Opera Scotland

Pirates of Penzance 1903D'Oyly Carte Principal Repertoire Company

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A Dundee Review

Dundee Courier & Argus: Thursday, September 10 1903

Her Majesty’s Theatre - The Pirates of Penzance

'The performance by the D’Oyly Carte Principal Repertoire Company of The Pirates last night reached the high-water mark of excellence, and attracted the most enthusiastic audience of the week.  The almost unprecedented enthusiasm at the end of the performance was doubtless due to the presence of many of those who are studying the work for the purpose of production in December, and who were, therefore, better than many, able to appreciate the talents of the D’Oyly Carte Company.

'It is three years since The Pirates was last played in Dundee, and few of the principals remain the same.  The opera is notable for the number of instances it contains of Sullivan’s humour in music, obvious points being the droll travestie of Italian opera in the early duet between Frederic and Ruth, and the imitation deftly indicated of various styles of church music.  Few modern composers have carried the idea of musical humour to a higher point of refined art than Sir Arthur Sullivan, and The Pirates perhaps contains more specimens of this department of his genius than any of the other operas.

'Miss Norah Maguire sang with abundant power as Mabel, and for “Poor Wandering One” was awarded one of the warmest encores of the week.  It was a really clever and brilliant bit of vocalisation.  Miss Rassam was splendidly effective as Ruth, one of Mr Gilbert’s most unfortunate characters, but to whom the composer has awarded some of his best music.  Miss Rassam gave the famous song in the first act, “When Frederic was a little lad,” with great dramatic point, and she sang admirably in the concerted music.  Neither Miss Lulu Evans as Edith nor Miss Jessie Rose as Isabel had much to do, but what they did have to do was nicely done, and Miss Amy Royston sang with feeling and power as Kate.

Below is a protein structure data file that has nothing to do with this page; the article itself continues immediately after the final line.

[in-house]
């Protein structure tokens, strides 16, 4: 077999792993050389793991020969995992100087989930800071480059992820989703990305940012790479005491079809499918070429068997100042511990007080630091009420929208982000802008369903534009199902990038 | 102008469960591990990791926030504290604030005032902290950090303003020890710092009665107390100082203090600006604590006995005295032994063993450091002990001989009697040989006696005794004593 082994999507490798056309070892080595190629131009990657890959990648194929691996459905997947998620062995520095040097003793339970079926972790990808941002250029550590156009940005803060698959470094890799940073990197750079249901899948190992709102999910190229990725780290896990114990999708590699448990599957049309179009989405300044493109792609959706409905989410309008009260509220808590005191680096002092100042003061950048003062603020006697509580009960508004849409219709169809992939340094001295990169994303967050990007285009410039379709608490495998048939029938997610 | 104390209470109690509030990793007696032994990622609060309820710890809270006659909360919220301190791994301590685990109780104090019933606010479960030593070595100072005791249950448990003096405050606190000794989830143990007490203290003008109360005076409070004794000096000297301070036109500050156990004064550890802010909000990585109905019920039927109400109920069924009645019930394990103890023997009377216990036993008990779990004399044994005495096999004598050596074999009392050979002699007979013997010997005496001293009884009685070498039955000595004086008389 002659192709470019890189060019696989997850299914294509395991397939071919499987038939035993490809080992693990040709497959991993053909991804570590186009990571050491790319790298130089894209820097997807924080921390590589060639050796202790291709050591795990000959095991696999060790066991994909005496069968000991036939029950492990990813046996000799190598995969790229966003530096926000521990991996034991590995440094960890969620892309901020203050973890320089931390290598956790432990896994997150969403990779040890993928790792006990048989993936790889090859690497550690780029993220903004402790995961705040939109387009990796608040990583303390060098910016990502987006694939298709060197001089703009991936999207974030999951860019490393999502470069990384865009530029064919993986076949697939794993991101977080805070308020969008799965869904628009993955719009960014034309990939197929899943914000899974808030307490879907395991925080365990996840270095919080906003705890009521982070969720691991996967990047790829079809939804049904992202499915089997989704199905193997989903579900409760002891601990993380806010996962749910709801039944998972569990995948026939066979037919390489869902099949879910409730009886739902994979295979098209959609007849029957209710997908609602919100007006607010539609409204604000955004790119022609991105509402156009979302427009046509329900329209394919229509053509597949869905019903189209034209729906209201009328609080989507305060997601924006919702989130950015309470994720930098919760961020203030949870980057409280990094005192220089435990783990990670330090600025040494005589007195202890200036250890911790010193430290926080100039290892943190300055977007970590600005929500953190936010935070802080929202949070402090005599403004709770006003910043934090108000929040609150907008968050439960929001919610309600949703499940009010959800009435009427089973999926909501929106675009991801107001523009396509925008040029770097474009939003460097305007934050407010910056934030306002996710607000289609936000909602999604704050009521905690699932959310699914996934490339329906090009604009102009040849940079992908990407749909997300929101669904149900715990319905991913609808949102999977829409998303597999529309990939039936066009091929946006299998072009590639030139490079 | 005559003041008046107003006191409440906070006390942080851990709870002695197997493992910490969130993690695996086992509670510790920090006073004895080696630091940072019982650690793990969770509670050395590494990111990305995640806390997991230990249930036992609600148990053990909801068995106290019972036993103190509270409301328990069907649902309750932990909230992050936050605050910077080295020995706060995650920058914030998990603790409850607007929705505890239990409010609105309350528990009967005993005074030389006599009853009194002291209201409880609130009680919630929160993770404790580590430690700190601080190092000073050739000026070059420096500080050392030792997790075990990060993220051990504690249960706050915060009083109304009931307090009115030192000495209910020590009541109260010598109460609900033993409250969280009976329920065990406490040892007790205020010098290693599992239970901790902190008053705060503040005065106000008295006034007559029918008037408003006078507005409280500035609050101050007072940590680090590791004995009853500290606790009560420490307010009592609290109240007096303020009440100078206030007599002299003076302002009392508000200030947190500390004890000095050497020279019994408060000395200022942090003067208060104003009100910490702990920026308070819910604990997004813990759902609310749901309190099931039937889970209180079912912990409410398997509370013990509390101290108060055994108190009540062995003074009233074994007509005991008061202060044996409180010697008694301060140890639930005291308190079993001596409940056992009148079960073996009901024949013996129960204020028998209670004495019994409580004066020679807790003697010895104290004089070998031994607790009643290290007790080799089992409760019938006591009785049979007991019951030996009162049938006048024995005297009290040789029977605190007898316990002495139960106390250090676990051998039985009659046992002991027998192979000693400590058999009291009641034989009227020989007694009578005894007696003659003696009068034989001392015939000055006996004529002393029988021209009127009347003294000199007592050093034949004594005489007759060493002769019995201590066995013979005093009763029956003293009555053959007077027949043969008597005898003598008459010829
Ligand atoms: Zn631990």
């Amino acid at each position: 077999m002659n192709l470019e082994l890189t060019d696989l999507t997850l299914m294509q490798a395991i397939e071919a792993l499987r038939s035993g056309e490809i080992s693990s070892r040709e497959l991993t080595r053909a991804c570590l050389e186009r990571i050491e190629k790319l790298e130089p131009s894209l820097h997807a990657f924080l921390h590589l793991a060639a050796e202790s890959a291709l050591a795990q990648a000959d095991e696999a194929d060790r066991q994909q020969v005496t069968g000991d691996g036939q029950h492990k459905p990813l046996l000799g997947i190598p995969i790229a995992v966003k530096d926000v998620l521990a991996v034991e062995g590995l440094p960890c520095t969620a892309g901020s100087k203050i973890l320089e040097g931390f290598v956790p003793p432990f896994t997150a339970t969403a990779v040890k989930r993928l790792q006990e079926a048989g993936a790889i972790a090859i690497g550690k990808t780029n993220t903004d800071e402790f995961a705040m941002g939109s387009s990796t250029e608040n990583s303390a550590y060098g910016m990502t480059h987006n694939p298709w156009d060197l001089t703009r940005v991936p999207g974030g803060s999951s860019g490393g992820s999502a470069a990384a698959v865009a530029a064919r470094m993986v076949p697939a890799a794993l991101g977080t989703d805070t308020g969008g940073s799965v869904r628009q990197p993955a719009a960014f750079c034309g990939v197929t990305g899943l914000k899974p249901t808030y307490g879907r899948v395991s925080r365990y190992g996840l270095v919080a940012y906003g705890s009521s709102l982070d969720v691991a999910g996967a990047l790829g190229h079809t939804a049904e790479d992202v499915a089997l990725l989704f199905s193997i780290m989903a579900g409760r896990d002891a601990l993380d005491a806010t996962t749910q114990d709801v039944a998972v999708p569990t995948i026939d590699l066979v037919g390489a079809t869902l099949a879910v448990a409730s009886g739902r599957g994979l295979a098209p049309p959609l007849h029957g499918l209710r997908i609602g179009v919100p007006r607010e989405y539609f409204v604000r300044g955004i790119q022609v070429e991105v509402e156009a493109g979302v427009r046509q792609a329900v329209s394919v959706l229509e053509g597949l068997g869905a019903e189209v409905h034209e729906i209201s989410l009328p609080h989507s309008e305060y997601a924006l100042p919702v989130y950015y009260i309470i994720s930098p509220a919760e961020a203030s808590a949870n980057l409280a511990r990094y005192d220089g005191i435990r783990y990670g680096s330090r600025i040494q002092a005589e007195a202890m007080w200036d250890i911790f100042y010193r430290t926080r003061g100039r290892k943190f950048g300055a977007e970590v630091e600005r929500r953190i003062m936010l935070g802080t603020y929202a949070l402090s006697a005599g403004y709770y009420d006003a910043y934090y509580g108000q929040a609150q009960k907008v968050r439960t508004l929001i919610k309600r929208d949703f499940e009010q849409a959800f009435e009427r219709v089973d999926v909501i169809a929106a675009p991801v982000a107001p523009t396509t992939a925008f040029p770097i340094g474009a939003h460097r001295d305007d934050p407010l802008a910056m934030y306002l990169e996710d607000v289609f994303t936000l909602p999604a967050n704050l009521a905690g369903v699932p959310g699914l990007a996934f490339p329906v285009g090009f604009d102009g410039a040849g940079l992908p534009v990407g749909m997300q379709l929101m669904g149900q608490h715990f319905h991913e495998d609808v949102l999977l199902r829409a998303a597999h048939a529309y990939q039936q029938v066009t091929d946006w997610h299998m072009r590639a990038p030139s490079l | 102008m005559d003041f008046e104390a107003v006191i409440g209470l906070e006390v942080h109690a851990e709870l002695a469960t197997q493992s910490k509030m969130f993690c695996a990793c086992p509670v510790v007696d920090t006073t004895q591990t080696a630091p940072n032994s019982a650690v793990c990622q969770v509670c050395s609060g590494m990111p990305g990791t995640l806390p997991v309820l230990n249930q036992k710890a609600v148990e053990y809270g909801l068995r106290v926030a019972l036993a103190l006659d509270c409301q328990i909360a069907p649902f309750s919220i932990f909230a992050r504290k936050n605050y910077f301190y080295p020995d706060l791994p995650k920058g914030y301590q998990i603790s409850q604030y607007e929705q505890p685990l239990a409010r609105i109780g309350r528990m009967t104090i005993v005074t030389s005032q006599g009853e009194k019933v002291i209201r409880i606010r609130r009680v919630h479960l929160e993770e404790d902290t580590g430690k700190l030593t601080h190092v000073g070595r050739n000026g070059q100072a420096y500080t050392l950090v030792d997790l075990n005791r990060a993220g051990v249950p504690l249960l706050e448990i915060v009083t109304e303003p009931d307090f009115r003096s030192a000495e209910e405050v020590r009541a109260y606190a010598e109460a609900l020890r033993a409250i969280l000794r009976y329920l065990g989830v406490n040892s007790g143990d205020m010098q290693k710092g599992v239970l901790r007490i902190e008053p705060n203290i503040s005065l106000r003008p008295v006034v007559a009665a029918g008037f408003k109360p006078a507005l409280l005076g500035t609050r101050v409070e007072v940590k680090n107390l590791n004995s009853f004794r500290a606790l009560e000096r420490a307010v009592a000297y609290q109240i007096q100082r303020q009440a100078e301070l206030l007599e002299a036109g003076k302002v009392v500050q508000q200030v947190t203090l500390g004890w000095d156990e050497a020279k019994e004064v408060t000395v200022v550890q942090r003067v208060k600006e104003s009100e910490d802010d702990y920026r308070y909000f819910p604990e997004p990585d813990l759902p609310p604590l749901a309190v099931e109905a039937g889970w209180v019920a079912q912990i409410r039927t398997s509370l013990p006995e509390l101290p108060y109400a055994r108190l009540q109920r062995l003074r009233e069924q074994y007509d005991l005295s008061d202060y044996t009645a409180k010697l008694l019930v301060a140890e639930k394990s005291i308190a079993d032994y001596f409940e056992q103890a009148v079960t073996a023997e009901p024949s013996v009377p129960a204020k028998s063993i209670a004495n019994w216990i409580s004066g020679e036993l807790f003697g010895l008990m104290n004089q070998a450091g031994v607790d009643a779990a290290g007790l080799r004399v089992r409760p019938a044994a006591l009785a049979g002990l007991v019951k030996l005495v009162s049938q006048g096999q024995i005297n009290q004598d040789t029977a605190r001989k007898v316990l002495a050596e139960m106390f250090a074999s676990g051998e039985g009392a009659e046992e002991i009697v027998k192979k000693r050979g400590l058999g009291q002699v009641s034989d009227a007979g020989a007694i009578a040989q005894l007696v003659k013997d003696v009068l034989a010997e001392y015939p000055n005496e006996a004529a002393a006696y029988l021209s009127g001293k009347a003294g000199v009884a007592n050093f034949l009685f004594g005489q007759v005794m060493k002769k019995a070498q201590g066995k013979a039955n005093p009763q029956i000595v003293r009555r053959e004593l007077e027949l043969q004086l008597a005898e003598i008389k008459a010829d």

'Mr Fred Billington appeared in his great, but we scarcely think original, part of the Sergeant of Police.  Mr Rutland Barrington certainly created this part in town, and, if we mistake not, the late Mr George F Marler was the first to play it in the provinces.  It is impossible, however, to imagine any performance of this droll part more full of quiet telling humour than Mr Billington’s.  He has two of the best songs to sing, and he sings them for all they are worth.  His little skip when he leads his men in blue on to the stage brings down the house.  Mr Scott Russell declaimed the tuneful song “Oh, is there not one maiden breast,” with great vigour and effectiveness, and Mr Frank Wilson was at his best as the Pirate King, and specially in the characteristic song, which he sang with splendid dash and energy.  Mr C H Workman was also first-rate as the Major-General, and brought his patter song up to date by substituting the now familiar “Mauser” for the former “Chassepot” of the book.  Mr G Villiers Arnold was a remarkably satisfactory Samuel.

'The chorus was at its very best in the majestic “Hail Poetry,” which was given with abundant fulness of tone and firmness.  The finale of the first act was a little shaky in point of time.

'To-night Patience will be played.'

Performance Cast

Pirate King

Frank Wilson (Sep 9)

Samuel a Pirate Lieutenant

Mr G Villiers Arnold (Sep 9)

Frederic a Pirate Apprentice

Scott Russell (Sep 9)

Ruth a Piratical Maid of all Work

Theresa Rassam (Sep 9)

Mabel Gen Stanley's Youngest Daughter

Norah Maguire (Sep 9)

Edith Gen Stanley's Daughter

Lulu Evans (Sep 9)

Kate Gen Stanley's Daughter

Amy Royston (Sep 9)

Isabel Gen Stanley's Daughter

Jessie Rose (Sep 9)

Major-General Stanley

Charles Workman (Sep 9)

Sergeant of Police

Fred Billington (Sep 9)

Production Cast

Conductor

Mr P W Halton (Sep 9)

Performance DatesPirates of Penzance 1903

Map List

Her Majesty's Theatre, Dundee | Dundee

9 Sep, 19.30

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